[Note 2: In addition to the D306, a lane once passed through the middle of the village of Le Boquet parts of which are still visible today. This lane appears to have begun at a cross-roads to the north-east of Le Boquet's 'Barn' and ran past its north-west main door, continuing past the (south-east) front door of the main Le Boquet house and running south-west through La Sallière. It may even have extended as far as Le Ménage. It certainly passed the front doors of at least five other houses built in a straight line and had branches leading off across the valley to La Sourcière (a chemin creux which still existed in 2010) and to La Bénouvière (visible in 2010 but no longer accessible). One part of the main lane can still be seen in the plan above, marked as the 'Avenue'. Another part is still in use as a road. This lane may have formed part of an ancient by-way from Pont-Farcy to St Vigor-des-Monts. From Pont-Farcy it would have crossed the Gouvette stream east of Le Moulin Hy and climbed to Le Boquet through a chemin creux (this section being still visible but blocked by municipal rubbish). At Le Boquet it would have offered routes eastwards and southwards to La Noette, La Thorinière and La Fosse. From Le Boquet it led on to La Sallière and Le Ménage before heading off, as it does today in the form of a road, to Les Monts, where it crossed the Drôme river for La Recouvière. An alternative road on the western side of the valley followed the ancient Gallo-Roman road, still known as La Pavée, running from Le Moulin Hy via Beauregard to Ste Marie-des-Monts and then on to Villedieu-les-Poêles. Much of this second route was still accessible in 2010 though most of La Pavée in the commune of Pont-Farcy has been neglected or lost while, once again, a length of it has been blocked by municipal rubbish.]
Today the village of Le Boquet remains remarkably intact. The stone Well, set in what was once an apple orchard, stands at the centre of a group of four houses. It is not known whether the visible stonework above ground is original. The well's access point faces away from what is presumed to be the earliest building (the house/granary) and towards what is thought to be a relatively recent (and currently abandoned) house. A Bread Oven is still in situ nearby. Sadly, following severe storm damage in 1999, all that remains of a former pressoir on the southern end of the House/Granary are its foundations and some of its wooden elements. The lavoir is still visible upstream in the valley below, fed by a natural spring.
Elsewhere though not part of the 'communal' property are other buildings built of solid clay on stone footings: a small Calf Shed, a similar sized building, opposite the principal house, designed as a Dairy and, in the extreme south-west, a very modest single-room Cottage which was inhabited until the 1950s.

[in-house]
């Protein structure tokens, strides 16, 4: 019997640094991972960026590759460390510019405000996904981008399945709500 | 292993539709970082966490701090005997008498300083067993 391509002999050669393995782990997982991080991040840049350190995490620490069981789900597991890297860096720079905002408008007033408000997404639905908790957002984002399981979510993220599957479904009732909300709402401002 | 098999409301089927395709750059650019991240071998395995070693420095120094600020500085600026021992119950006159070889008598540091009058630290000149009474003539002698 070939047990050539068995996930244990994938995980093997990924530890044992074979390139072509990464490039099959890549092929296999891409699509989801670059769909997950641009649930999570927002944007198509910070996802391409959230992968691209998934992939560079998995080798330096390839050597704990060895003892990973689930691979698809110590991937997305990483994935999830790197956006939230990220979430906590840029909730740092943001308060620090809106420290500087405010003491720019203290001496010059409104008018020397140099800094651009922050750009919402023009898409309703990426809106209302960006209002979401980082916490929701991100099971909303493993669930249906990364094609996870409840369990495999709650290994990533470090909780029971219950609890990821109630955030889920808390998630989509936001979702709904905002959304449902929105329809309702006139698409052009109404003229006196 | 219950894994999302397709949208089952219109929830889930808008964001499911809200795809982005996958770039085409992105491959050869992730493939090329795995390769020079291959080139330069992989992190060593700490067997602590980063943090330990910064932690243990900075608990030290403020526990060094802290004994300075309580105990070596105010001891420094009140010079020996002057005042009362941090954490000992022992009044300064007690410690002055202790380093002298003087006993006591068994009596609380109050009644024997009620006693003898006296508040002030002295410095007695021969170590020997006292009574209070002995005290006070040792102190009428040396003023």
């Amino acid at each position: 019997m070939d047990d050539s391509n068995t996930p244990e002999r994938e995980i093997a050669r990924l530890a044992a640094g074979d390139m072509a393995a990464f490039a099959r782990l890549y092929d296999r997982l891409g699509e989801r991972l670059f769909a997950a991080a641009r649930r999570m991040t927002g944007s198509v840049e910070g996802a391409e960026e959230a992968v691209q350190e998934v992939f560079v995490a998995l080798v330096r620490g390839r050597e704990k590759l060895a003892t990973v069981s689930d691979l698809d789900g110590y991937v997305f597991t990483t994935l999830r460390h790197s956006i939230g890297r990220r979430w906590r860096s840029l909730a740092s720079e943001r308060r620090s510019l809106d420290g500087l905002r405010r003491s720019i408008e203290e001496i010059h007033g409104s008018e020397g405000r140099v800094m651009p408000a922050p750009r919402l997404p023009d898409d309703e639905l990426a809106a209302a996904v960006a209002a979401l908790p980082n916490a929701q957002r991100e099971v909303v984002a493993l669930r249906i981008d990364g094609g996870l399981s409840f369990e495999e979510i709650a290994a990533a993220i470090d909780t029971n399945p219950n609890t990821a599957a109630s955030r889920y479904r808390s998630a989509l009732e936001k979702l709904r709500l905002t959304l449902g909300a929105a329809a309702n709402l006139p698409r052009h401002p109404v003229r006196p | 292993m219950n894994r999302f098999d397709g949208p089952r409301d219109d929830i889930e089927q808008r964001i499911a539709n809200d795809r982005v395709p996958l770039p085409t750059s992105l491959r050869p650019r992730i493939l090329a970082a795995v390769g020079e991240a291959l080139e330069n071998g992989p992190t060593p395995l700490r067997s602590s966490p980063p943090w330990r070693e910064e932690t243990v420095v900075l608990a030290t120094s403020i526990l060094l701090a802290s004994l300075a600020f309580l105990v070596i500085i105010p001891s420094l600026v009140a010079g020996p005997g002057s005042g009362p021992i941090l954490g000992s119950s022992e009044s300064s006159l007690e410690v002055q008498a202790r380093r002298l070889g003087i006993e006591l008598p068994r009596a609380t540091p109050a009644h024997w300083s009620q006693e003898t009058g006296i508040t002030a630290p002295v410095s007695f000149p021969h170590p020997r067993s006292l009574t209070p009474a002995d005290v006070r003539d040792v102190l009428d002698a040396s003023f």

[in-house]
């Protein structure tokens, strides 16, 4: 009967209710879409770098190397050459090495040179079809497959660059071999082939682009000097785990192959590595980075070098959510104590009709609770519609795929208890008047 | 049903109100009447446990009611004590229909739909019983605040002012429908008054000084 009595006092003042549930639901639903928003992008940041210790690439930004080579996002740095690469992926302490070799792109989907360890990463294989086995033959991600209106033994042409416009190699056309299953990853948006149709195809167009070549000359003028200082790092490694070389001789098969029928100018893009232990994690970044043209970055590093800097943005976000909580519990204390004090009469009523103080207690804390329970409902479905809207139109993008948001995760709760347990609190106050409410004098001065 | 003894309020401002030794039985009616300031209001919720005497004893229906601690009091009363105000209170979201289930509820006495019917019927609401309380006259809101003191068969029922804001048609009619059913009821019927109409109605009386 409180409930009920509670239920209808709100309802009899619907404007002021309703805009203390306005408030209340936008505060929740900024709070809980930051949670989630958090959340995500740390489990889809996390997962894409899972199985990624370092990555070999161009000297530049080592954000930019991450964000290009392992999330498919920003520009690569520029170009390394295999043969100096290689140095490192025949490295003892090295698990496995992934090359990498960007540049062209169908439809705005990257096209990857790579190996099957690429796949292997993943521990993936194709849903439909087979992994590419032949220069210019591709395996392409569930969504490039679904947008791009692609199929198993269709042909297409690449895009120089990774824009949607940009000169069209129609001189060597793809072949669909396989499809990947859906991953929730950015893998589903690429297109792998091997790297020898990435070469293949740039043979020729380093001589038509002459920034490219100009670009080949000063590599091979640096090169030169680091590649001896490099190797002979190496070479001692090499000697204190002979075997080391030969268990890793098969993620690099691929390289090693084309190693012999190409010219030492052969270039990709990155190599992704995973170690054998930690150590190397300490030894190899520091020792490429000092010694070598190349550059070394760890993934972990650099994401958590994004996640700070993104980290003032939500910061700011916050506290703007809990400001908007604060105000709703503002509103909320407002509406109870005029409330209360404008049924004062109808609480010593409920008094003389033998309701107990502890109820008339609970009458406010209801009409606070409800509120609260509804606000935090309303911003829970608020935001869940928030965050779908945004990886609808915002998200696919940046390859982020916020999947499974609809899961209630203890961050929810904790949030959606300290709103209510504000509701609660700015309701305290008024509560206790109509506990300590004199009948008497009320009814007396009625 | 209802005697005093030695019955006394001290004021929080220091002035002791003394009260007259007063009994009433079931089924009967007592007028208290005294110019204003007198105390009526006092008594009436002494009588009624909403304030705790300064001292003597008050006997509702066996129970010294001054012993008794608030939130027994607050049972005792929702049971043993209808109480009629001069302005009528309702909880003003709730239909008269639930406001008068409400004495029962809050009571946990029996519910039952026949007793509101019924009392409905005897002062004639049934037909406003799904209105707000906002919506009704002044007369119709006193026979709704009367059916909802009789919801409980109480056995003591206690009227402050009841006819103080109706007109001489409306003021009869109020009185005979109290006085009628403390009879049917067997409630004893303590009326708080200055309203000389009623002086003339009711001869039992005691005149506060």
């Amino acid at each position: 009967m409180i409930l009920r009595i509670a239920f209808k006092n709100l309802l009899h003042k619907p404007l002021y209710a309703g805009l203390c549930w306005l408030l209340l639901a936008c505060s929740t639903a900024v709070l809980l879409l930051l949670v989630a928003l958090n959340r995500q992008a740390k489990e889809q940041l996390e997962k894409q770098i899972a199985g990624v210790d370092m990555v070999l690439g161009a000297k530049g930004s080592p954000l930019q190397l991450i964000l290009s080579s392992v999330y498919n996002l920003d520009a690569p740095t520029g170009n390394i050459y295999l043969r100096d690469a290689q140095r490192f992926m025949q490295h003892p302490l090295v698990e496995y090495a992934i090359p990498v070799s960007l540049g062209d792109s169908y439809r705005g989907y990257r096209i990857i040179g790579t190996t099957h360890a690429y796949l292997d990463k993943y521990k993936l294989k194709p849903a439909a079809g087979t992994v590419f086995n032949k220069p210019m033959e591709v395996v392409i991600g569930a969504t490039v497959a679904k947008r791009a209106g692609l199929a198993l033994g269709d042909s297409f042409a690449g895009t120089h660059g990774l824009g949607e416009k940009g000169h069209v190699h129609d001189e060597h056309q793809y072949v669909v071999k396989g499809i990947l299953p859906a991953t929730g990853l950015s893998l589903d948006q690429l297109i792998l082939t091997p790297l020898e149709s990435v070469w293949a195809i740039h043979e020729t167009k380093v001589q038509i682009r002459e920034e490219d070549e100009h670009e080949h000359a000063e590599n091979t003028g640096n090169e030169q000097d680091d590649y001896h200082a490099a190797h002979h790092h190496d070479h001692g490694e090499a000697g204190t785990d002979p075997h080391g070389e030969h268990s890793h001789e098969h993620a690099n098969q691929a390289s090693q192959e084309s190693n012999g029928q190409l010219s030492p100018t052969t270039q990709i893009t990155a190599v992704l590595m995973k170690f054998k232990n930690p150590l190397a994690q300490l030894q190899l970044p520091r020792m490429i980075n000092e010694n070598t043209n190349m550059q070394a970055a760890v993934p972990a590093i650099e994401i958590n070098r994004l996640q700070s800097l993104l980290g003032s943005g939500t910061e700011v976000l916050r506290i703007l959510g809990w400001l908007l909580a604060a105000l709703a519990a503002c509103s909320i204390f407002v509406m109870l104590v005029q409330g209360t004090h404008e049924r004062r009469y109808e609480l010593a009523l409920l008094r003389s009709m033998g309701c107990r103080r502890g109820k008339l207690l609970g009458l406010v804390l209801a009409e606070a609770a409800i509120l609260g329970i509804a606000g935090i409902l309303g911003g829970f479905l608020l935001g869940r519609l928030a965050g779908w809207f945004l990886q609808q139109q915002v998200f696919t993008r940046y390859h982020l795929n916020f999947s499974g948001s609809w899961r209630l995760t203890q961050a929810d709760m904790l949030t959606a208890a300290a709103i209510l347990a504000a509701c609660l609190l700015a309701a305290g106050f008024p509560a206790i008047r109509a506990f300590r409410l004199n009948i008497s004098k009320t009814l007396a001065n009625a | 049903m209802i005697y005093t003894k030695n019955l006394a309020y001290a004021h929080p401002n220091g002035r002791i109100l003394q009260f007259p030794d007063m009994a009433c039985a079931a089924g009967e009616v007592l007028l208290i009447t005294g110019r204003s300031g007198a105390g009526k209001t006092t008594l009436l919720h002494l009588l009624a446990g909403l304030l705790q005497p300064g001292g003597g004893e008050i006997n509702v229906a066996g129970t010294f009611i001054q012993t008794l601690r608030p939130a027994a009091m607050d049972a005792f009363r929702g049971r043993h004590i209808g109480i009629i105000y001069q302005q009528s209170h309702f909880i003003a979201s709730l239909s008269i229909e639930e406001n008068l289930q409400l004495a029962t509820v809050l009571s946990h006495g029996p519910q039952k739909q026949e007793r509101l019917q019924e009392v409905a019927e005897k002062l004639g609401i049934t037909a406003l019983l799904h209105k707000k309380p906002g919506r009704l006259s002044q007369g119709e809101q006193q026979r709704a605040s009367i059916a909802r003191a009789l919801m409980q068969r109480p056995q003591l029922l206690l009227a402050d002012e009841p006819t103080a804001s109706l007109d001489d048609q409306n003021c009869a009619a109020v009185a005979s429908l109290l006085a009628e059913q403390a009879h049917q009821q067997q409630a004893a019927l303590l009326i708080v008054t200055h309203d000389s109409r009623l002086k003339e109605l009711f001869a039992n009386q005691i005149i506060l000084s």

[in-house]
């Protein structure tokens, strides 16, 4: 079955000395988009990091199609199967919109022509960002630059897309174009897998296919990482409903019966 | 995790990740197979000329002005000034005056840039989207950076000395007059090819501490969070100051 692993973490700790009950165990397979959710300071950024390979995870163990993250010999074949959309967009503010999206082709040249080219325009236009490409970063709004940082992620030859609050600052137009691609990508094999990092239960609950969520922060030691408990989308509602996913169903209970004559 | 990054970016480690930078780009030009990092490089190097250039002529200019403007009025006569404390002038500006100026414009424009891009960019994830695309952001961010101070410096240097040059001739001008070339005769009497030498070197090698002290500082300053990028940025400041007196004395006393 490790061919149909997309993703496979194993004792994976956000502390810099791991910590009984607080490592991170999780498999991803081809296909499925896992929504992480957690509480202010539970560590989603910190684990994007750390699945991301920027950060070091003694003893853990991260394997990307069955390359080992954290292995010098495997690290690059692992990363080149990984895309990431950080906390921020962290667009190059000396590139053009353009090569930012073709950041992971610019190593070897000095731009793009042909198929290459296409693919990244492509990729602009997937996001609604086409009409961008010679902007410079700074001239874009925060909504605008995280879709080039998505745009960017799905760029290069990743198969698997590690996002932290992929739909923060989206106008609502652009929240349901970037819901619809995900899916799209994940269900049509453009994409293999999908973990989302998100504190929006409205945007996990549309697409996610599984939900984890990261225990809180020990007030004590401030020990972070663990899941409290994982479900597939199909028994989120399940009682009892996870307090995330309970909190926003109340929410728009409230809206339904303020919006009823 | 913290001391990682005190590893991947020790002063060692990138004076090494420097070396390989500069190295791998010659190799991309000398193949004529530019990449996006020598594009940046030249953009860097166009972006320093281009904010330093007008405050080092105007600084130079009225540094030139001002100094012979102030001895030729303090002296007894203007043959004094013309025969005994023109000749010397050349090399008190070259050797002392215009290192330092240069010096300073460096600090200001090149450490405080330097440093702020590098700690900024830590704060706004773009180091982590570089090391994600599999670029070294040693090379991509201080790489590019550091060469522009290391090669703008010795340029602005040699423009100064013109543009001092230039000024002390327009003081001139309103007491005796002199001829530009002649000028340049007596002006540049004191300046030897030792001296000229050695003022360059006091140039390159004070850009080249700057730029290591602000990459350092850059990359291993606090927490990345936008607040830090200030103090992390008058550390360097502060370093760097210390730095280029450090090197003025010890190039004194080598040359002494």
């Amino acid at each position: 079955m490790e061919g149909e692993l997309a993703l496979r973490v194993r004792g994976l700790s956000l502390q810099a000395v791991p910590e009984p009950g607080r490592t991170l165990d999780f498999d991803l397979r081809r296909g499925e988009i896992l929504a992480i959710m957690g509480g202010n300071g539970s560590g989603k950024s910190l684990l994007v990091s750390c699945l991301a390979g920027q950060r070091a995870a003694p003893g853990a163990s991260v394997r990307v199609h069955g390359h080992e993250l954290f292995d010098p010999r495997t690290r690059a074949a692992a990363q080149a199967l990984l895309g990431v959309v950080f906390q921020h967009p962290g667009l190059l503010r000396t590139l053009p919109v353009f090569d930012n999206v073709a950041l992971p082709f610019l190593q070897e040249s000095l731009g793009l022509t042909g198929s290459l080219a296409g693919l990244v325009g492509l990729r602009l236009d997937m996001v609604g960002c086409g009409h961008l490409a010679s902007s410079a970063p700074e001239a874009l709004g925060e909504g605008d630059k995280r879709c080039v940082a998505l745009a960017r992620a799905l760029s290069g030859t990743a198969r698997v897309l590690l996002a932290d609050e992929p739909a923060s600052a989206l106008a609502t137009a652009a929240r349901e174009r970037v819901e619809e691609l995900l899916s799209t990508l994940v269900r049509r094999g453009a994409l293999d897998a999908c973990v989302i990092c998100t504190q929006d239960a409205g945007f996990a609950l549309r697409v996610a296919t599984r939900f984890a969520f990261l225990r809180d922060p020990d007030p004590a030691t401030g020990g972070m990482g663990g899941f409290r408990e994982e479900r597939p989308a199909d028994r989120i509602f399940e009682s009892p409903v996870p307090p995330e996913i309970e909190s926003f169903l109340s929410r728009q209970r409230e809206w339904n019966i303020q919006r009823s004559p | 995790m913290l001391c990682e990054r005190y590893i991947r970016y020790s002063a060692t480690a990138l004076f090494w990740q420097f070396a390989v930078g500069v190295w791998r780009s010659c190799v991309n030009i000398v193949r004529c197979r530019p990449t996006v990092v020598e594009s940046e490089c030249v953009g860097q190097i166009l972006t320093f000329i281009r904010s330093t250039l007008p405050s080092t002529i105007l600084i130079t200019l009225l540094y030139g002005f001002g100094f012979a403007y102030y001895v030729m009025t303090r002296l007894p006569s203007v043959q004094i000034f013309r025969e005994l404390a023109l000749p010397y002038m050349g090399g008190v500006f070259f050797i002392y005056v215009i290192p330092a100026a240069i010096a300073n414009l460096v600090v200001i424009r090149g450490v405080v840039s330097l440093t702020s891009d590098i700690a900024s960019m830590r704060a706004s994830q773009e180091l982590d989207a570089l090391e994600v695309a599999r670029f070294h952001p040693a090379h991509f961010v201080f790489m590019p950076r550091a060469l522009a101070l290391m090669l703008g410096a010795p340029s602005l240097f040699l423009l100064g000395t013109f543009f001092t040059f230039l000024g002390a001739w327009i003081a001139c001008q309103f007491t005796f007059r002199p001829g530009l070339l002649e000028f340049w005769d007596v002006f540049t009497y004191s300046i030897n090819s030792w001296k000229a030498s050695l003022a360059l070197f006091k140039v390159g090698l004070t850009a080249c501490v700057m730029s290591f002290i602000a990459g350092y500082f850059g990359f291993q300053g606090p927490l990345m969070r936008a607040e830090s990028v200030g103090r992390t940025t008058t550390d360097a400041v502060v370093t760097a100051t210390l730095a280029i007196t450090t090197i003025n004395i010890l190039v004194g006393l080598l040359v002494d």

Other such buildings may have disappeared. For example, an almost lost clay-on-stone Workshop atelier attached to the principal house at Le Boquet was being restored in 2010 while in the early C21st there was still clear evidence of the footings of a small building on the north-west side of the Avenue (see map above). At the time of writing the foundations of this little building lie beneath a large wild cherry tree between the Cottage and Le Boquet house.
The Bocage Virois was far from being a prosperous region until the end of the C20th. Granite was used for the coins, doorways, windows and chimneys of most surviving farmhouses from the late Middle Ages until the C19th, but nowhere was expensive granite used at Le Boquet until some C20th improvements were made to the House.
Indeed, even though the land itself is extremely rich, the preservation of Le Boquet as an unimproved C19th farm (even after the introduction of tractors in 1959) may be due to its relative poverty on the slopes of a small valley where much of the land was not plough-able. For this reason too Le Boquet retained many of the most characteristic features of the Bocage landscape, including its flora and fauna. Sadly many magnificent trees, which had survived the 1999 storm, were cut down by René Hébert before he sold the property in 2000/2001.
All the indications are that this modest village had always been at the lower end of the scale as a subsistence farm. It is not known whether Le Boquet (originally perhaps 10-15 hectares) was ever farmed as a single unit although this seems likely given the volume of the Barn.
Major changes and re-structuring are likely to have occurred following the French Revolution of 1789 and it may be that the property was divided into separately owned parcels at about this time.